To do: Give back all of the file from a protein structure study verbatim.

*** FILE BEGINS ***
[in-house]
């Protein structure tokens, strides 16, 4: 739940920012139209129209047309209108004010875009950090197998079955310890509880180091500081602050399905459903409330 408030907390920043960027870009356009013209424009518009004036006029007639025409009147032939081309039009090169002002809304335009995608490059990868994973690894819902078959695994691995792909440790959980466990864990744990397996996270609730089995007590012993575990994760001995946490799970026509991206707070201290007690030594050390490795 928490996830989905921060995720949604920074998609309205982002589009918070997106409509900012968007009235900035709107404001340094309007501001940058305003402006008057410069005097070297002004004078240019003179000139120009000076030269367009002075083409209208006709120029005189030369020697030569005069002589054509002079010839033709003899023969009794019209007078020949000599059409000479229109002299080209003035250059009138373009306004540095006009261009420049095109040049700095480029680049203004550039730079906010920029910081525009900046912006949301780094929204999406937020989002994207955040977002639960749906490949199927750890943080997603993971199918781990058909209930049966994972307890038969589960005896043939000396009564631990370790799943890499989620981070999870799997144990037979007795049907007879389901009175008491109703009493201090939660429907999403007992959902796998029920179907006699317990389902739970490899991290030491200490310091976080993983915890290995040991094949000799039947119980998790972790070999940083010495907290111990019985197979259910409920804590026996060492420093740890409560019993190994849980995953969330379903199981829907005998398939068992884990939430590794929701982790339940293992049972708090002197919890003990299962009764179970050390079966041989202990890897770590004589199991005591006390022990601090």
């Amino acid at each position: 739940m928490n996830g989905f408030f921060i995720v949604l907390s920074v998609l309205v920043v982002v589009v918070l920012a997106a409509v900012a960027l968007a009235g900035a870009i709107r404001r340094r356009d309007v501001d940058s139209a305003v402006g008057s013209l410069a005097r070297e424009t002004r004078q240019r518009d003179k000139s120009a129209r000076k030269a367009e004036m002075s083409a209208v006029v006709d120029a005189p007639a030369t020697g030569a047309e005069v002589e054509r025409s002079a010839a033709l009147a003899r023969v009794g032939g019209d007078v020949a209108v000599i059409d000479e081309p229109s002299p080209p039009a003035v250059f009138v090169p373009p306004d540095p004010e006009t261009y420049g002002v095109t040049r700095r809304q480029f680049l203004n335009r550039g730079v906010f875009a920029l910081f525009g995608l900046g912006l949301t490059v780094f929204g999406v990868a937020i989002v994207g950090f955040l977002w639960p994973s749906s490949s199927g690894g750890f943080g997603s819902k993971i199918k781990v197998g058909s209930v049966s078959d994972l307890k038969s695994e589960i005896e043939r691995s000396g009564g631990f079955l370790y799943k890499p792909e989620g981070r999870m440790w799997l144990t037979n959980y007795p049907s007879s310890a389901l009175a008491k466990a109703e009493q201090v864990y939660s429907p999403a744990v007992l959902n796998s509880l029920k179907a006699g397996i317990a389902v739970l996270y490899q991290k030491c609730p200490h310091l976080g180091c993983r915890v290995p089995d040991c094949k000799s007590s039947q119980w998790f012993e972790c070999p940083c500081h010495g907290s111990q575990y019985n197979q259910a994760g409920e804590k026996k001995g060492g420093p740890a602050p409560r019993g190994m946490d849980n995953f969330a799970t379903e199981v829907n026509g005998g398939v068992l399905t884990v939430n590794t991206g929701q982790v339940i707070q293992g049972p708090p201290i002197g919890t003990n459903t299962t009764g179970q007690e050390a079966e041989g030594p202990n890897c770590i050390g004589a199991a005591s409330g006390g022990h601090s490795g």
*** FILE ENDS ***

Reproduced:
[in-house]
């Protein structure tokens, strides 16, 4: 739940920012139209129209047309209108004010875009950090197998079955310890509880180091500081602050399905459903409330 408030907390920043960027870009356009013209424009518009004036006029007639025409009147032939081309039009090169002002809304335009995608490059990868994973690894819902078959695994691995792909440790959980466990864990744990397996996270609730089995007590012993575990994760001995946490799970026509991206707070201290007690030594050390490795 928490996830989905921060995720949604920074998609309205982002589009918070997106409509900012968007009235900035709107404001340094309007501001940058305003402006008057410069005097070297002004004078240019003179000139120009000076030269367009002075083409209208006709120029005189030369020697030569005069002589054509002079010839033709003899023969009794019209007078020949000599059409000479229109002299080209003035250059009138373009306004540095006009261009420049095109040049700095480029680049203004550039730079906010920029910081525009900046912006949301780094929204999406937020989002994207955040977002639960749906490949199927750890943080997603993971199918781990058909209930049966994972307890038969589960005896043939000396009564631990370790799943890499989620981070999870799997144990037979007795049907007879389901009175008491109703009493201090939660429907999403007992959902796998029920179907006699317990389902739970490899991290030491200490310091976080993983915890290995040991094949000799039947119980998790972790070999940083010495907290111990019985197979259910409920804590026996060492420093740890409560019993190994849980995953969330379903199981829907005998398939068992884990939430590794929701982790339940293992049972708090002197919890003990299962009764179970050390079966041989202990890897770590004589199991005591006390022990601090």
């Amino acid at each position: 739940m928490n996830g989905f408030f921060i995720v949604l907390s920074v998609l309205v920043v982002v589009v918070l920012a997106a409509v900012a960027l968007a009235g900035a870009i709107r404001r340094r356009d309007v501001d940058s139209a305003v402006g008057s013209l410069a005097r070297e424009t002004r004078q240019r518009d003179k000139s120009a129209r000076k030269a367009e004036m002075s083409a209208v006029v006709d120029a005189p007639a030369t020697g030569a047309e005069v002589e054509r025409s002079a010839a033709l009147a003899r023969v009794g032939g019209d007078v020949a209108v000599i059409d000479e081309p229109s002299p080209p039009a003035v250059f009138v090169p373009p306004d540095p004010e006009t261009y420049g002002v095109t040049r700095r809304q480029f680049l203004n335009r550039g730079v906010f875009a920029l910081f525009g995608l900046g912006l949301t490059v780094f929204g999406v990868a937020i989002v994207g950090f955040l977002w639960p994973s749906s490949s199927g690894g750890f943080g997603s819902k993971i199918k781990v197998g058909s209930v049966s078959d994972l307890k038969s695994e589960i005896e043939r691995s000396g009564g631990f079955l370790y799943k890499p792909e989620g981070r999870m440790w799997l144990t037979n959980y007795p049907s007879s310890a389901l009175a008491k466990a109703e009493q201090v864990y939660s429907p999403a744990v007992l959902n796998s509880l029920k179907a006699g397996i317990a389902v739970l996270y490899q991290k030491c609730p200490h310091l976080g180091c993983r915890v290995p089995d040991c094949k000799s007590s039947q119980w998790f012993e972790c070999p940083c500081h010495g907290s111990q575990y019985n197979q259910a994760g409920e804590k026996k001995g060492g420093p740890a602050p409560r019993g190994m946490d849980n995953f969330a799970t379903e199981v829907n026509g005998g398939v068992l399905t884990v939430n590794t991206g929701q982790v339940i707070q293992g049972p708090p201290i002197g919890t003990n459903t299962t009764g179970q007690e050390a079966e041989g030594p202990n890897c770590i050390g004589a199991a005591s409330g006390g022990h601090s490795g």